In the field of scientific reportage where rationality, accuracy and logic rule against bias and imagination, is it possible or even desirable to write anything original. Novel ideas and concepts abound, but do they not derive from precedent? Is there anything new under the sun?

I like to think of the craft of collage creation as a metaphor for scientific writing. You start with a message or theme the expression of which, not necessarily the content, is to be uniquely your own. You collect scrap, bits of data or coloured paper and you arrange and paste these in a pattern that gets your message across. Let us assume the theme for the collage is terrorism. You could paste a number of news photographs on a board and the theme would be abundantly clear but not uniquely your expression thereof. You could paste fragments of photographs in an arrangement that would highlight say, here victims, there destruction, elsewhere futility, with swatches of hue and abstract patterns to express the emotions and feelings that colour such barbarism. If, however, you were to be entirely “creative” and arrange only raw colours and patterns, avoiding the use of images as “unoriginal”, you would probably not get your message across. A collage is, after all, an assemblage of different forms to create a new whole.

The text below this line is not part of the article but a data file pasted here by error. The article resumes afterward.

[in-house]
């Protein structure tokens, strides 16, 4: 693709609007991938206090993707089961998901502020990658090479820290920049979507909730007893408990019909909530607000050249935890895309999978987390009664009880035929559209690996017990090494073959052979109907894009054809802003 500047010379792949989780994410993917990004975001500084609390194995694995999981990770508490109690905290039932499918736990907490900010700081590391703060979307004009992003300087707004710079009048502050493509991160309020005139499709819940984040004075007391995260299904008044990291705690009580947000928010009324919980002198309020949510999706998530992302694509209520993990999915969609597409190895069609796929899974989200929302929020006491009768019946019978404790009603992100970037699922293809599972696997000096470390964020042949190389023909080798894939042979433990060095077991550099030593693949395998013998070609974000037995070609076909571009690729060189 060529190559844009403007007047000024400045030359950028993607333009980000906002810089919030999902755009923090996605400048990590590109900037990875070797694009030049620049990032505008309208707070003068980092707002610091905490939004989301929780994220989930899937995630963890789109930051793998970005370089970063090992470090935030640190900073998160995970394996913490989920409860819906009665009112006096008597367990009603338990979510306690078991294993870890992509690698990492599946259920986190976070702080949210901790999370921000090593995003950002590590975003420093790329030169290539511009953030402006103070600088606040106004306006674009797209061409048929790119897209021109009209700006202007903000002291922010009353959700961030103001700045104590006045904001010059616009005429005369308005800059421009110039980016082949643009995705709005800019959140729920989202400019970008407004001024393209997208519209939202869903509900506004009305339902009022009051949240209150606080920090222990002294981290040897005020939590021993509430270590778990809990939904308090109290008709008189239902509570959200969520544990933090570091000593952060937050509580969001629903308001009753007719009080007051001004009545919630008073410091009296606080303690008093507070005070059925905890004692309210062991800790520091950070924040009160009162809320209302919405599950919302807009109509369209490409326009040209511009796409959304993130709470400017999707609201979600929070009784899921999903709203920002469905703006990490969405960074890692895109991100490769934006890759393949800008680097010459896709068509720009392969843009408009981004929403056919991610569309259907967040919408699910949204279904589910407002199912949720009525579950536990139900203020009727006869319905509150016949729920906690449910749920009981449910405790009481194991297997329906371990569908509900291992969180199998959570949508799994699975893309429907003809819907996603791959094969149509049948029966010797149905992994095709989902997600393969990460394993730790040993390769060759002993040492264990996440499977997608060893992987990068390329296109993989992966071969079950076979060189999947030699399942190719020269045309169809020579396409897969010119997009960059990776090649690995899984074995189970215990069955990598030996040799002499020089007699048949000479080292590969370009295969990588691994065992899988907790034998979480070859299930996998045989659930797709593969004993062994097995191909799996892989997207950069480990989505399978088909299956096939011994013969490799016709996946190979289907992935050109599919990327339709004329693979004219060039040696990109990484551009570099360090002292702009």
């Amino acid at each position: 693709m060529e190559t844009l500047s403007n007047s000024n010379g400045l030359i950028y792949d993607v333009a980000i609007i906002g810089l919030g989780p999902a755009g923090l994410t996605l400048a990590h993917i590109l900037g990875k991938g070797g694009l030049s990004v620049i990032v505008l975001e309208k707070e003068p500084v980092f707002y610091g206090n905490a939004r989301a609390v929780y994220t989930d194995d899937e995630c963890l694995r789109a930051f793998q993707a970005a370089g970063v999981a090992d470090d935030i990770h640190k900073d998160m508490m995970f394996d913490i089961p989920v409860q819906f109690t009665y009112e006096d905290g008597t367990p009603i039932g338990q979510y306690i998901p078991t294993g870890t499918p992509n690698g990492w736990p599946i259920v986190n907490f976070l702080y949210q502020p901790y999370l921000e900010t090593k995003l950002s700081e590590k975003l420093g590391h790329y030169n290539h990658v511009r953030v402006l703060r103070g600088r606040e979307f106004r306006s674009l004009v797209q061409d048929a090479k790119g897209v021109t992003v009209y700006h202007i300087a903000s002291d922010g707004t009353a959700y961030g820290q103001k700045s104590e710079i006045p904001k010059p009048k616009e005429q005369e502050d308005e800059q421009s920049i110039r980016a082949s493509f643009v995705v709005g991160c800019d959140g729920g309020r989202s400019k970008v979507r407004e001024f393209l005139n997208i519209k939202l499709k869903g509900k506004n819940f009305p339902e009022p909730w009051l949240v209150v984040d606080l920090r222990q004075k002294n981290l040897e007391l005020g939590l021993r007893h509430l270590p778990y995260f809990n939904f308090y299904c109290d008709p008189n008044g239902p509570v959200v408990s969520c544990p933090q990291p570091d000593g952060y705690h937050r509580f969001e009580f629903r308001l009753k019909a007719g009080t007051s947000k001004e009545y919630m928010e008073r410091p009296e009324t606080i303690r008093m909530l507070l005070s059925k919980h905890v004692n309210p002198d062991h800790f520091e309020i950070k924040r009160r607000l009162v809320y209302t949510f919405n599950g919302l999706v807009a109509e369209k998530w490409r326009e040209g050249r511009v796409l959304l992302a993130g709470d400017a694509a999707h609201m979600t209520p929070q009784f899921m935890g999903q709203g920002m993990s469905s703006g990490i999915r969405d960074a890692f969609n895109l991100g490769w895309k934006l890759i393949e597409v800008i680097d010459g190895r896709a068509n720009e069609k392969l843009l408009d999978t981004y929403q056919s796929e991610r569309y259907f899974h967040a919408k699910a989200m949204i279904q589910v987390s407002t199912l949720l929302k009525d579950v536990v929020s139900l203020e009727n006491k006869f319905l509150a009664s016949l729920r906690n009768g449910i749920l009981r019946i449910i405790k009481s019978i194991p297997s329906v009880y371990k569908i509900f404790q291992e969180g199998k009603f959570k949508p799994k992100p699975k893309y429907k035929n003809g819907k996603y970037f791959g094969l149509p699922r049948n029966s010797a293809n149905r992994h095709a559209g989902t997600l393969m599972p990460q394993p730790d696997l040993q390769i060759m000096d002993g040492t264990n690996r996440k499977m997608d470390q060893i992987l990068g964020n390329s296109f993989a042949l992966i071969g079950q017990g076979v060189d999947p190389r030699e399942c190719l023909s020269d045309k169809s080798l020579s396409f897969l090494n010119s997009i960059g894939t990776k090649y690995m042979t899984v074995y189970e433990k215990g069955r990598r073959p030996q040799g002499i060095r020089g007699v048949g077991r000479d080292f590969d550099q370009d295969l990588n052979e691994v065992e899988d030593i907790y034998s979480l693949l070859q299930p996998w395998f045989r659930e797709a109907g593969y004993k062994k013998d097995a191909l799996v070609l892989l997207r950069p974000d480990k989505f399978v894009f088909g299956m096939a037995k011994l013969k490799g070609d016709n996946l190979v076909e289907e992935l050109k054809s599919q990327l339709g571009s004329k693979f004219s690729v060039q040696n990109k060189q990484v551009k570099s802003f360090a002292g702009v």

A few months ago, the Wikipedia pages for Buerger’s disease and Raynaud’s disease were vandalized by the insertion of some irrelevant words and names. Some were obviously rubbish and deleted soon after, but a nonsensical definition of Buerger’s disease as “t*****g streptococcus” was not removed. A Google search for these words today gives seventy-five web pages quoting this phrase. Thus a reprehensible smear of web graffiti has been accorded the status of scientific fact by the authors of reputed websites who should have known better than to scrape content without thinking and reading.

I removed the irrelevant words from the wiki pages but who can trace all those erroneous ramifications and correct them? Horrifyingly, when I checked a month later, three additional websites were quoting that nonsensical phrase. Indeed the same vandal had also fabricated eponyms for Pott’s spine and Raynaud’s phenomenon that looked perfectly legitimate and by repeated blind quotation might have even become established fact! Embarrassments such as these occur only in unthinking ‘cut and paste’ slipshod patchwork, and underline the hazards of quoting without possessing background knowledge.

There is no alternative to using the concepts, reasoning and language, even the bare words and text, of others who have spoken before if we wish to be understood. Nevertheless, we should speak from within. Rather than parroting our predecessors, we should incorporate their ideas into our corpus of knowledge, making them uniquely our own before broadcasting them. There can never be a copyright on knowledge.

The story may belong to someone else. The voice should be our own.

Professor Sushil Dawka
Associate Editor
Email: sushil.dawka@gmail.com